When someone you love dies you receive all sorts of advice from supportive individuals. The first couple of days are a complete fog and you’re lucky if you can just get out of bed. I had a difficult time speaking and just being around others. I was so tired, I felt like a piece of me died. I remember sitting in the funeral home helping my Mom with the arrangements and thinking the funeral director sounded like the Charlie Brown teacher at one point. I began to quietly think to myself, “Is this real life? Am I REALLY here?” Then I began to think, “I’m fatherless now.” It was as if I was standing on the edge of a cliff looking into total darkness. It was absolutely terrifying.
The death of a beloved is an amputation.
—C. S. Lewis
The death of a loved one is painful and confusing. Mourning someone you love shocks your spirit and shatters your heart. You feel a new hole or a void inside your heart that the deceased once occupied. There are moments when you can actually hear your heart breaking into a million pieces. As you allow yourself to grieve and experience the ebb and sorrows of your grief, you will begin to see signs and realize that love never dies.
A few of my friends who have already walked this path immediately told me to “pay attention to nature.” For the past six months I have been paying attention to nature. In the beginning I honestly had no clue what I was supposed to be looking at. My Dad died in January, so there really isn’t much nature running around in New Jersey. But like most people when a loved one dies you become desperate to know if they are at peace, and for me that means are you eating again and what does heaven look like?
Two days after we buried my Dad a feather fell from my bedroom ceiling. Yes you read that right, a fluffy white feather fell from my bedroom ceiling. I quickly did a perimeter check just in case. Perhaps a bird was trapped in the ceiling, or we had something with down feathers hanging around. But I’m allergic to down and there are no birds trapped in my ceiling. Since then I have found enough feathers to build my own angel wings and visit heaven. I save all my feathers in a mason jar on my nightstand to remind me that my father is at peace and that heaven is for real. If I stare long enough, it looks like the feathers are dancing in the mason jar, waiving to me.
My first visit to the cemetery shortly after my father passed was terrifying. The first blizzard of the season left us knee deep in snow, with a blast of frigid arctic temperatures. But I NEEDED to go, I felt something tugging at me to go. As I slowly made my way to my father’s snow covered grave I noticed a cat walking out of the wooded area from behind the headstones. He made his way up to our family headstone and sat with me the entire visit..in the snow. Tilting his head and meowing as I sobbed, carefully watching my every move. As we slowly drove away, he stood tall observing, meowing . Maybe he was a graveyard cat enduring arctic temperatures, maybe he was sent to comfort me during my first visit. However that cat ended up at the cemetery, he was comforting during a very difficult time, and I will never forget his presence. I made sure to snap his photo as we drove off.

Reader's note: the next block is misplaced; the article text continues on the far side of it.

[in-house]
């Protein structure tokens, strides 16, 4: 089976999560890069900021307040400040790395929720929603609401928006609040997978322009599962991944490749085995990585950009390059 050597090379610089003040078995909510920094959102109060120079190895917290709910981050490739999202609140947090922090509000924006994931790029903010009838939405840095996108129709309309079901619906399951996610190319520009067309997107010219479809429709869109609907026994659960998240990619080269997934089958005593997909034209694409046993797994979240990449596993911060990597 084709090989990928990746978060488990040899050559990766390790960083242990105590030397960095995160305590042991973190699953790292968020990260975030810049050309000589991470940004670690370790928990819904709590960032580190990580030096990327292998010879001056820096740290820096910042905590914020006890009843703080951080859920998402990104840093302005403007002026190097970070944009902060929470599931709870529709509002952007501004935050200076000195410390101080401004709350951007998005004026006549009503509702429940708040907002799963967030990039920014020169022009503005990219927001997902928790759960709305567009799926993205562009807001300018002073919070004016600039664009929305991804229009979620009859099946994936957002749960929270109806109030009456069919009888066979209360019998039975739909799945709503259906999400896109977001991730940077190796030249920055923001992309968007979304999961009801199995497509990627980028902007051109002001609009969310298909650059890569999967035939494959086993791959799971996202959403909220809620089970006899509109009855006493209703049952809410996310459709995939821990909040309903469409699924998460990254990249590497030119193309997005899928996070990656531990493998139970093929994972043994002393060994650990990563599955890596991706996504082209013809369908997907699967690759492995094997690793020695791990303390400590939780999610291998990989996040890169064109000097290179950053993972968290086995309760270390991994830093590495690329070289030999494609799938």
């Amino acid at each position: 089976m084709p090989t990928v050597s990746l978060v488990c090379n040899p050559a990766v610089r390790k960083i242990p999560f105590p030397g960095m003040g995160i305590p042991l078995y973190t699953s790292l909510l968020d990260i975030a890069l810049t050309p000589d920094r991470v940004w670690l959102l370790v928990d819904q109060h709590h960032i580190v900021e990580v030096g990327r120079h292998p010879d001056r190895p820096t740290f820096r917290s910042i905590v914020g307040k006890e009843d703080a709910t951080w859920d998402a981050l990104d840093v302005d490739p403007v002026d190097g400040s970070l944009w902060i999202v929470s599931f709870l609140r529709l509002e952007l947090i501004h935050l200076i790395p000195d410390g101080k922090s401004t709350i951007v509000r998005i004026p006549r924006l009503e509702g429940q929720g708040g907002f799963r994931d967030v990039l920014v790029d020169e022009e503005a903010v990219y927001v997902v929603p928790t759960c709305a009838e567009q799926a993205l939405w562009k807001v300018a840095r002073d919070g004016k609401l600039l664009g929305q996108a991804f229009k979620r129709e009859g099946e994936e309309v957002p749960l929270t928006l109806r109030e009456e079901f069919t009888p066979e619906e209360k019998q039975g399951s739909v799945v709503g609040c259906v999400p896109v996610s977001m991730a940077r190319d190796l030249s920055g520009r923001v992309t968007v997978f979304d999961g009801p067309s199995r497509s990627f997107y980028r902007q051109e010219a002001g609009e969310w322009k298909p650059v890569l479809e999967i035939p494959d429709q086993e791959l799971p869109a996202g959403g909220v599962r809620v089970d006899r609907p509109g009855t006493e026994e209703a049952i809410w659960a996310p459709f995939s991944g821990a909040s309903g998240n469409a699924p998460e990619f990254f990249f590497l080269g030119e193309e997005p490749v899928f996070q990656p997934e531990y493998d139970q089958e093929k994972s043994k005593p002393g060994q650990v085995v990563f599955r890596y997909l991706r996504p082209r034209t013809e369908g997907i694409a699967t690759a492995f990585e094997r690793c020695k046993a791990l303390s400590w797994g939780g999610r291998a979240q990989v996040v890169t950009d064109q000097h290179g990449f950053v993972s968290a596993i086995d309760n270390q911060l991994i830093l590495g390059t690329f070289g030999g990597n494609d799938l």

Fast forward to six months after my Dad’s passing. My signs are becoming stronger and distinct. My dreams (the ones I can remember) are vivid. My questions are always the same, “Are you eating again?” and “What is it like up there?”
I am constantly observing my surroundings for signs from my Dad. With each sign my Dad sends my way, I check for authenticity. (Sorry Dad, but you always taught me to be alert) Each time I check for authenticity he sends another sign. Each sign leaves me scratching my head and saying, “OMG is this real life?” It’s like we are playing a game now, and anyone who knew my Dad knew he had a zest for life and loved a good game. To say he was competitive is a massive understatement.
My latest blog post somehow connected me with Lisa Scrivens. I’m humbled and honored that somehow on the great big internet she found my little story. I’m excited, anxious and nervous for our appointment in September. I wrote my last post like I always do, to share my journey. Writing is my feeble attempt to somehow come to grips with losing my Dad. I never in a million years expected it to result in an appointment with someone as respected as Lisa Scrivens. I truly believe my Dad had something to do with that.
Following my email conversation with Lisa, I asked my Dad for guidance as I was sitting in my car. I asked him if I should speak with Lisa. And of course I ended it with, “Are you eating again.” Please understand, I’m human and skeptical as I walk this grief journey! As I was bombarding him with questions I noticed a black bird flying, but kinda lingering in my eye’s view with a cookie in his mouth. I tried to make eye contact with the bird, but I was driving and he was flying and that’s a recipe for disaster, as well as a little strange. I simply continued my drive, now with tears rolling down my cheeks.
This could be a coincidence, maybe someone gave the bird a big cookie, or maybe just maybe it’s another sign from my Dad. I’m going to believe that it’s a sign from my Dad.